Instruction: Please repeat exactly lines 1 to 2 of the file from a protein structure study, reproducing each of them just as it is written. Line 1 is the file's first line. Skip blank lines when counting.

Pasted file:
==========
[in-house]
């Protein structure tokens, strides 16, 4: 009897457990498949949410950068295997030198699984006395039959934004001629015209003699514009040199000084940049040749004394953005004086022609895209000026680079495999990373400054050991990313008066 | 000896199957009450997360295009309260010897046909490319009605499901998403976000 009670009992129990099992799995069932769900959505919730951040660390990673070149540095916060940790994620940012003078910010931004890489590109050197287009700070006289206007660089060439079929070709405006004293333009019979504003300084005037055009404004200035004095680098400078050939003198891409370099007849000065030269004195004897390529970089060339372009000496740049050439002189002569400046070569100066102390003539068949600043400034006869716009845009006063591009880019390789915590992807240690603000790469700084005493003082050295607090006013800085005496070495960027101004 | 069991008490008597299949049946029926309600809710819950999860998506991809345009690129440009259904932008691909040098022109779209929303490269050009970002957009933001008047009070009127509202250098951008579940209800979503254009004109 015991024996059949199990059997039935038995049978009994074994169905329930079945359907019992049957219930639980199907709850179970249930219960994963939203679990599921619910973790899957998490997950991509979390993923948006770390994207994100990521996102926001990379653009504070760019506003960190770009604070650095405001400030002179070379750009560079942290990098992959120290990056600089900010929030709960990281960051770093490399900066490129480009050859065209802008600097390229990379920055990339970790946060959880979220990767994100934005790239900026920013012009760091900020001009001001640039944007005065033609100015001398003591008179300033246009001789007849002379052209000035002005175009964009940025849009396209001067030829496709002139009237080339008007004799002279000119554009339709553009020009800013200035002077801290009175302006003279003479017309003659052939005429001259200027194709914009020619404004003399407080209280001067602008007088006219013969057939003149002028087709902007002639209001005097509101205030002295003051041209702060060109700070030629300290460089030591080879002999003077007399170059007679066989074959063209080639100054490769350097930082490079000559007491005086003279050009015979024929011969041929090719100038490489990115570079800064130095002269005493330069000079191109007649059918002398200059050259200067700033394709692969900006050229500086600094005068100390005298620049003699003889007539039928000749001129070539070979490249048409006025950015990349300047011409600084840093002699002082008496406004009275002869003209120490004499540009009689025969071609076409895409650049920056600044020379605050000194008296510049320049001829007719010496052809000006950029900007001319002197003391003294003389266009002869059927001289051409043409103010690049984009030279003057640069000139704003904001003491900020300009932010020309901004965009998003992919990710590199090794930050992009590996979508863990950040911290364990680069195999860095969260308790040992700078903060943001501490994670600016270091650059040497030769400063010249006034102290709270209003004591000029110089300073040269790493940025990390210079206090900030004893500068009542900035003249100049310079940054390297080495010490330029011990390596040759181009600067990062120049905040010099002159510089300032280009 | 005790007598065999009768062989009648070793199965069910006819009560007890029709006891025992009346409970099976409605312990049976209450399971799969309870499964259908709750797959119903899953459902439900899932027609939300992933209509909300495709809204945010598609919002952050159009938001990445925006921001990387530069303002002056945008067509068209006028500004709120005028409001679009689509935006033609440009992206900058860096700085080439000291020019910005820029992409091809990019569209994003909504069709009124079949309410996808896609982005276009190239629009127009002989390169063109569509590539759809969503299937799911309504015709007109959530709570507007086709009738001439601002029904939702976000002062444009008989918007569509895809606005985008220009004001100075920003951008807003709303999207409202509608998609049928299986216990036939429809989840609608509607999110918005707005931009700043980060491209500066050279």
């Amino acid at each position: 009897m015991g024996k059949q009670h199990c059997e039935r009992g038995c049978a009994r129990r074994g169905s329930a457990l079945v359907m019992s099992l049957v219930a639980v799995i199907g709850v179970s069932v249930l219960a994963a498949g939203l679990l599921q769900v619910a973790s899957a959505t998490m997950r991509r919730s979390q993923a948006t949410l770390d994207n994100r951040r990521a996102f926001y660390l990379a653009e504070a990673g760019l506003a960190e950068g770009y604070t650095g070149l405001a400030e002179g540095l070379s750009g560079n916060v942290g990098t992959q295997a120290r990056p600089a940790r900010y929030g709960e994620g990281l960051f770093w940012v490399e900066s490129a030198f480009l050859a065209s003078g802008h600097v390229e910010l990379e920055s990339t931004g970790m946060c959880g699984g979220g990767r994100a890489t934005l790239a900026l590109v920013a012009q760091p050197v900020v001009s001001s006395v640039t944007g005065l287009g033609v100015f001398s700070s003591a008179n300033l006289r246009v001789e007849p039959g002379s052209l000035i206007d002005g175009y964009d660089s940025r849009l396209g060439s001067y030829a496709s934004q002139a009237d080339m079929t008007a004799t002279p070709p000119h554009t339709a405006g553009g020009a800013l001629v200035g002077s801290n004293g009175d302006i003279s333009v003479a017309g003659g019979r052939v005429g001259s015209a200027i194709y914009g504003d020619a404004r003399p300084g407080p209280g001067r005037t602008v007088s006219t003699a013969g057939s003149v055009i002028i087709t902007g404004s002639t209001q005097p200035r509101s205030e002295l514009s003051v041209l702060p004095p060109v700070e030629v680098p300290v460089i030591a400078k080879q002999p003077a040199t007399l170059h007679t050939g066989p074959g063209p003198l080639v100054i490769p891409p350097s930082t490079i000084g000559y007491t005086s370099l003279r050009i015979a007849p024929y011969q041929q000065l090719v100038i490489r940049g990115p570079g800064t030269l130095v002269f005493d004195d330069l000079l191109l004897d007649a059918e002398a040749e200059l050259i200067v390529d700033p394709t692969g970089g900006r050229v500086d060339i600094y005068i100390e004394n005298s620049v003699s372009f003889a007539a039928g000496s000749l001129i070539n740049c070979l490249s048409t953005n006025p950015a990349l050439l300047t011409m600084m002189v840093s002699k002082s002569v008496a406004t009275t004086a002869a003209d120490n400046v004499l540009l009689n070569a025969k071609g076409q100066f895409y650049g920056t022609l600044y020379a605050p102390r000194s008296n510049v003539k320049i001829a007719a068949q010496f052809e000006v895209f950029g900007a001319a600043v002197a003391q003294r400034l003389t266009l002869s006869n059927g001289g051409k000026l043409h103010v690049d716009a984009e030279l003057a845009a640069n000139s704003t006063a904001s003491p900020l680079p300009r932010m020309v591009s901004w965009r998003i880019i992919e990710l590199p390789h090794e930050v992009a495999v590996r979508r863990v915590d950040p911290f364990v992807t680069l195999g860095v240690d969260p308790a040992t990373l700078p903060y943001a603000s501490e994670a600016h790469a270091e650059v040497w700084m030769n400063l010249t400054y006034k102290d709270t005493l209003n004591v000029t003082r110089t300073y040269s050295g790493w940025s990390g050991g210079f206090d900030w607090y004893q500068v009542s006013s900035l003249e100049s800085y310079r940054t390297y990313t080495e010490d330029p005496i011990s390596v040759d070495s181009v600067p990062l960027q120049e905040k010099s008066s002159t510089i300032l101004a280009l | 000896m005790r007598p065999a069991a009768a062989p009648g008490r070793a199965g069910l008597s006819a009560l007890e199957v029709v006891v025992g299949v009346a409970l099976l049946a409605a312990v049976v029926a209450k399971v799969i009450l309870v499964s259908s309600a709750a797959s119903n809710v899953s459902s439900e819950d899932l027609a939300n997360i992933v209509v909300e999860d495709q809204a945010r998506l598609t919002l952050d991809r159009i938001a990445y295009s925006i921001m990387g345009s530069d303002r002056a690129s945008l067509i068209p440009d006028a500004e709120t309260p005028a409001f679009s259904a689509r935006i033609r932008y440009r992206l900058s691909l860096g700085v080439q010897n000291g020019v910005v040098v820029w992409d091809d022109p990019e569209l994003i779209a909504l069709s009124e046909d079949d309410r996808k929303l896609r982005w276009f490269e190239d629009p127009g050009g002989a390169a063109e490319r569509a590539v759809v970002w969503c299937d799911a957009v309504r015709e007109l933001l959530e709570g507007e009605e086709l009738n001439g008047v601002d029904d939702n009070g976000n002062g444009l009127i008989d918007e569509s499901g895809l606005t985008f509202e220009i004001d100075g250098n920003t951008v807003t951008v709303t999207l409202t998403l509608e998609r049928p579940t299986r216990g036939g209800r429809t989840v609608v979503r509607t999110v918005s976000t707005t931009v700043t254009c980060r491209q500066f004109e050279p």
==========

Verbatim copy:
[in-house]
């Protein structure tokens, strides 16, 4: 009897457990498949949410950068295997030198699984006395039959934004001629015209003699514009040199000084940049040749004394953005004086022609895209000026680079495999990373400054050991990313008066 | 000896199957009450997360295009309260010897046909490319009605499901998403976000 009670009992129990099992799995069932769900959505919730951040660390990673070149540095916060940790994620940012003078910010931004890489590109050197287009700070006289206007660089060439079929070709405006004293333009019979504003300084005037055009404004200035004095680098400078050939003198891409370099007849000065030269004195004897390529970089060339372009000496740049050439002189002569400046070569100066102390003539068949600043400034006869716009845009006063591009880019390789915590992807240690603000790469700084005493003082050295607090006013800085005496070495960027101004 | 069991008490008597299949049946029926309600809710819950999860998506991809345009690129440009259904932008691909040098022109779209929303490269050009970002957009933001008047009070009127509202250098951008579940209800979503254009004109 015991024996059949199990059997039935038995049978009994074994169905329930079945359907019992049957219930639980199907709850179970249930219960994963939203679990599921619910973790899957998490997950991509979390993923948006770390994207994100990521996102926001990379653009504070760019506003960190770009604070650095405001400030002179070379750009560079942290990098992959120290990056600089900010929030709960990281960051770093490399900066490129480009050859065209802008600097390229990379920055990339970790946060959880979220990767994100934005790239900026920013012009760091900020001009001001640039944007005065033609100015001398003591008179300033246009001789007849002379052209000035002005175009964009940025849009396209001067030829496709002139009237080339008007004799002279000119554009339709553009020009800013200035002077801290009175302006003279003479017309003659052939005429001259200027194709914009020619404004003399407080209280001067602008007088006219013969057939003149002028087709902007002639209001005097509101205030002295003051041209702060060109700070030629300290460089030591080879002999003077007399170059007679066989074959063209080639100054490769350097930082490079000559007491005086003279050009015979024929011969041929090719100038490489990115570079800064130095002269005493330069000079191109007649059918002398200059050259200067700033394709692969900006050229500086600094005068100390005298620049003699003889007539039928000749001129070539070979490249048409006025950015990349300047011409600084840093002699002082008496406004009275002869003209120490004499540009009689025969071609076409895409650049920056600044020379605050000194008296510049320049001829007719010496052809000006950029900007001319002197003391003294003389266009002869059927001289051409043409103010690049984009030279003057640069000139704003904001003491900020300009932010020309901004965009998003992919990710590199090794930050992009590996979508863990950040911290364990680069195999860095969260308790040992700078903060943001501490994670600016270091650059040497030769400063010249006034102290709270209003004591000029110089300073040269790493940025990390210079206090900030004893500068009542900035003249100049310079940054390297080495010490330029011990390596040759181009600067990062120049905040010099002159510089300032280009 | 005790007598065999009768062989009648070793199965069910006819009560007890029709006891025992009346409970099976409605312990049976209450399971799969309870499964259908709750797959119903899953459902439900899932027609939300992933209509909300495709809204945010598609919002952050159009938001990445925006921001990387530069303002002056945008067509068209006028500004709120005028409001679009689509935006033609440009992206900058860096700085080439000291020019910005820029992409091809990019569209994003909504069709009124079949309410996808896609982005276009190239629009127009002989390169063109569509590539759809969503299937799911309504015709007109959530709570507007086709009738001439601002029904939702976000002062444009008989918007569509895809606005985008220009004001100075920003951008807003709303999207409202509608998609049928299986216990036939429809989840609608509607999110918005707005931009700043980060491209500066050279």